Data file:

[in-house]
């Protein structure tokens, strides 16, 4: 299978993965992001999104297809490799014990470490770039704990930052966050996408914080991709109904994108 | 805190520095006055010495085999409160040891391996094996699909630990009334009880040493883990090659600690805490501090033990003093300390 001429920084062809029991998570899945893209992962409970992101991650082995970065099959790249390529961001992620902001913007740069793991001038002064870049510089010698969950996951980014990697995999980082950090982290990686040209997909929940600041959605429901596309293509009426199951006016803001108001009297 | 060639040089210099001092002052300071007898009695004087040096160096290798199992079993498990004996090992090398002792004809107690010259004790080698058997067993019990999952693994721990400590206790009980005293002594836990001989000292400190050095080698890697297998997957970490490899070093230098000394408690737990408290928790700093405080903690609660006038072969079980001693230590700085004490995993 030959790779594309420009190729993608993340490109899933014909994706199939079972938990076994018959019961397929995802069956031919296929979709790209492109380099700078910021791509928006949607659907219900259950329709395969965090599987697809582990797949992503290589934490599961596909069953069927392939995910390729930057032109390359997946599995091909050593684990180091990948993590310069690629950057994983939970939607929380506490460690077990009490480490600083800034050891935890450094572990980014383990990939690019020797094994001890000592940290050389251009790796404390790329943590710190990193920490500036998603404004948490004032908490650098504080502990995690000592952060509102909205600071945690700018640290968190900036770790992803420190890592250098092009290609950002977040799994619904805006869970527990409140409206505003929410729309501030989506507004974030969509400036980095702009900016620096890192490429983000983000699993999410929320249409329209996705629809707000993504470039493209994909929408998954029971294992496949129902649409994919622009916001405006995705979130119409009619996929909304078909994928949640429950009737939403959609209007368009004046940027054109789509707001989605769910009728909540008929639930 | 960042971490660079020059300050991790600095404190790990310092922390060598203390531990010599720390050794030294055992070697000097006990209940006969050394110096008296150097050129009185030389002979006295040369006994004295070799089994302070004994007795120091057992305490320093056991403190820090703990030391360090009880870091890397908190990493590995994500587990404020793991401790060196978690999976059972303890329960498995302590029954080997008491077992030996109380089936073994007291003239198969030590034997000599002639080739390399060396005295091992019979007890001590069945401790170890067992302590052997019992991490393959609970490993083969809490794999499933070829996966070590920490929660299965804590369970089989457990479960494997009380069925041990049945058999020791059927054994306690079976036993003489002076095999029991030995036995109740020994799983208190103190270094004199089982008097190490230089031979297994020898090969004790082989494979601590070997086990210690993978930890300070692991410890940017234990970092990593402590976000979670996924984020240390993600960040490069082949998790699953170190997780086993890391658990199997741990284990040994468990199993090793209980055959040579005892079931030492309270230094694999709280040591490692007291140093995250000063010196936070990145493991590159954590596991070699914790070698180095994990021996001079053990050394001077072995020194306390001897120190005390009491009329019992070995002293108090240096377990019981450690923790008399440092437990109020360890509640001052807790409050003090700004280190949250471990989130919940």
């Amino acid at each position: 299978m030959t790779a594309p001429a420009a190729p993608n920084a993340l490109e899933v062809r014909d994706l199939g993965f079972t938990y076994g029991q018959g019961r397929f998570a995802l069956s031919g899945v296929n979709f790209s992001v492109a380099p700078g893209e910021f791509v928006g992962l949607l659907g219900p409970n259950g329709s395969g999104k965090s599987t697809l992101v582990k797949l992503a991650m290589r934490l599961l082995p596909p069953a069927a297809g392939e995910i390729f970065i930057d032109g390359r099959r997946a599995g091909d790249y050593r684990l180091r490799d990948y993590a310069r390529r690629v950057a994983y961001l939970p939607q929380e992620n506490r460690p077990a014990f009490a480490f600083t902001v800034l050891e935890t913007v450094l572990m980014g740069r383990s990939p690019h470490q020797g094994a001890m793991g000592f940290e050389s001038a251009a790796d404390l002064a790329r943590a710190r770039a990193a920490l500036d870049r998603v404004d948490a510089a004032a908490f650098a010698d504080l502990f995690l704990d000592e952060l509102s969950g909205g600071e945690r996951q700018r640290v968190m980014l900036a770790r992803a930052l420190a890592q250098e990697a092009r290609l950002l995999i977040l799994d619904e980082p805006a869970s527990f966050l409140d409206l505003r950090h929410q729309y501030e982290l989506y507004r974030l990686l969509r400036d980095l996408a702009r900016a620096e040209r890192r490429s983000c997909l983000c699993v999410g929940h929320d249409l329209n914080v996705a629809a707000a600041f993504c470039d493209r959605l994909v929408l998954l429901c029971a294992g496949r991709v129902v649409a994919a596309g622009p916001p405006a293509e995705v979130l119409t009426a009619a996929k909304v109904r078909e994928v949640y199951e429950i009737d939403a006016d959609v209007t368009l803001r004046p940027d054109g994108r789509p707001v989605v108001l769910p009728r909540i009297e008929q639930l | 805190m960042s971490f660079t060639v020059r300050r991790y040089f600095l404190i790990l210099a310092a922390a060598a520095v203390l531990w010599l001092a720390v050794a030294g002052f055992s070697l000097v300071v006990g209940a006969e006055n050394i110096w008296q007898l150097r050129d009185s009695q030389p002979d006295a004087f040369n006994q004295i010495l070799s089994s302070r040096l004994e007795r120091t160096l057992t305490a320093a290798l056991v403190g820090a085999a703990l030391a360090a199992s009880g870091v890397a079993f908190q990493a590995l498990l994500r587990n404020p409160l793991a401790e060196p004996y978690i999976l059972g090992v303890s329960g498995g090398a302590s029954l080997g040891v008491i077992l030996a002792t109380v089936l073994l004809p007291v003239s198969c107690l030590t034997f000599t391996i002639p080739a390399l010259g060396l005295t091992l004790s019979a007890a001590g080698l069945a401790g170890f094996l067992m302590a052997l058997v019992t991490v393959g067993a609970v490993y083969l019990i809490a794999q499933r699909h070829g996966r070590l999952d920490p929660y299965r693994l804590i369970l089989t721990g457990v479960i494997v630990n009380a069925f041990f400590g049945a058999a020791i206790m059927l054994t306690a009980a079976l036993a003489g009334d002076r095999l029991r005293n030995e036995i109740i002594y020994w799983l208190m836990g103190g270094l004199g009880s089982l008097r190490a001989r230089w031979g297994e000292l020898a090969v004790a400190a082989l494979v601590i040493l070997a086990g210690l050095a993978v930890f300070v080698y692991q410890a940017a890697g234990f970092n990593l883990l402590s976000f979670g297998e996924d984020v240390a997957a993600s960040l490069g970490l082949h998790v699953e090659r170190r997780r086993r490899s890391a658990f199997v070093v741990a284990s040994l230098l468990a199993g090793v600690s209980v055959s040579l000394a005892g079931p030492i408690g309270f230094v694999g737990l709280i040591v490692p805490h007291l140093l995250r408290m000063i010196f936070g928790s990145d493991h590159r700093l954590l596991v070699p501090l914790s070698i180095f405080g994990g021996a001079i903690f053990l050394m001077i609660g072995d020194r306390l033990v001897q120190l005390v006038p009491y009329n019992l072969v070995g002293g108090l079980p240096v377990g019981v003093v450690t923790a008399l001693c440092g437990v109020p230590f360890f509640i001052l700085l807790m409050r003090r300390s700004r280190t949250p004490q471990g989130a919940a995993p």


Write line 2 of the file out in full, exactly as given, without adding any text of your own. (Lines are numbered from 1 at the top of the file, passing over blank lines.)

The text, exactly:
């Protein structure tokens, strides 16, 4: 299978993965992001999104297809490799014990470490770039704990930052966050996408914080991709109904994108 | 805190520095006055010495085999409160040891391996094996699909630990009334009880040493883990090659600690805490501090033990003093300390 001429920084062809029991998570899945893209992962409970992101991650082995970065099959790249390529961001992620902001913007740069793991001038002064870049510089010698969950996951980014990697995999980082950090982290990686040209997909929940600041959605429901596309293509009426199951006016803001108001009297 | 060639040089210099001092002052300071007898009695004087040096160096290798199992079993498990004996090992090398002792004809107690010259004790080698058997067993019990999952693994721990400590206790009980005293002594836990001989000292400190050095080698890697297998997957970490490899070093230098000394408690737990408290928790700093405080903690609660006038072969079980001693230590700085004490995993 030959790779594309420009190729993608993340490109899933014909994706199939079972938990076994018959019961397929995802069956031919296929979709790209492109380099700078910021791509928006949607659907219900259950329709395969965090599987697809582990797949992503290589934490599961596909069953069927392939995910390729930057032109390359997946599995091909050593684990180091990948993590310069690629950057994983939970939607929380506490460690077990009490480490600083800034050891935890450094572990980014383990990939690019020797094994001890000592940290050389251009790796404390790329943590710190990193920490500036998603404004948490004032908490650098504080502990995690000592952060509102909205600071945690700018640290968190900036770790992803420190890592250098092009290609950002977040799994619904805006869970527990409140409206505003929410729309501030989506507004974030969509400036980095702009900016620096890192490429983000983000699993999410929320249409329209996705629809707000993504470039493209994909929408998954029971294992496949129902649409994919622009916001405006995705979130119409009619996929909304078909994928949640429950009737939403959609209007368009004046940027054109789509707001989605769910009728909540008929639930 | 960042971490660079020059300050991790600095404190790990310092922390060598203390531990010599720390050794030294055992070697000097006990209940006969050394110096008296150097050129009185030389002979006295040369006994004295070799089994302070004994007795120091057992305490320093056991403190820090703990030391360090009880870091890397908190990493590995994500587990404020793991401790060196978690999976059972303890329960498995302590029954080997008491077992030996109380089936073994007291003239198969030590034997000599002639080739390399060396005295091992019979007890001590069945401790170890067992302590052997019992991490393959609970490993083969809490794999499933070829996966070590920490929660299965804590369970089989457990479960494997009380069925041990049945058999020791059927054994306690079976036993003489002076095999029991030995036995109740020994799983208190103190270094004199089982008097190490230089031979297994020898090969004790082989494979601590070997086990210690993978930890300070692991410890940017234990970092990593402590976000979670996924984020240390993600960040490069082949998790699953170190997780086993890391658990199997741990284990040994468990199993090793209980055959040579005892079931030492309270230094694999709280040591490692007291140093995250000063010196936070990145493991590159954590596991070699914790070698180095994990021996001079053990050394001077072995020194306390001897120190005390009491009329019992070995002293108090240096377990019981450690923790008399440092437990109020360890509640001052807790409050003090700004280190949250471990989130919940």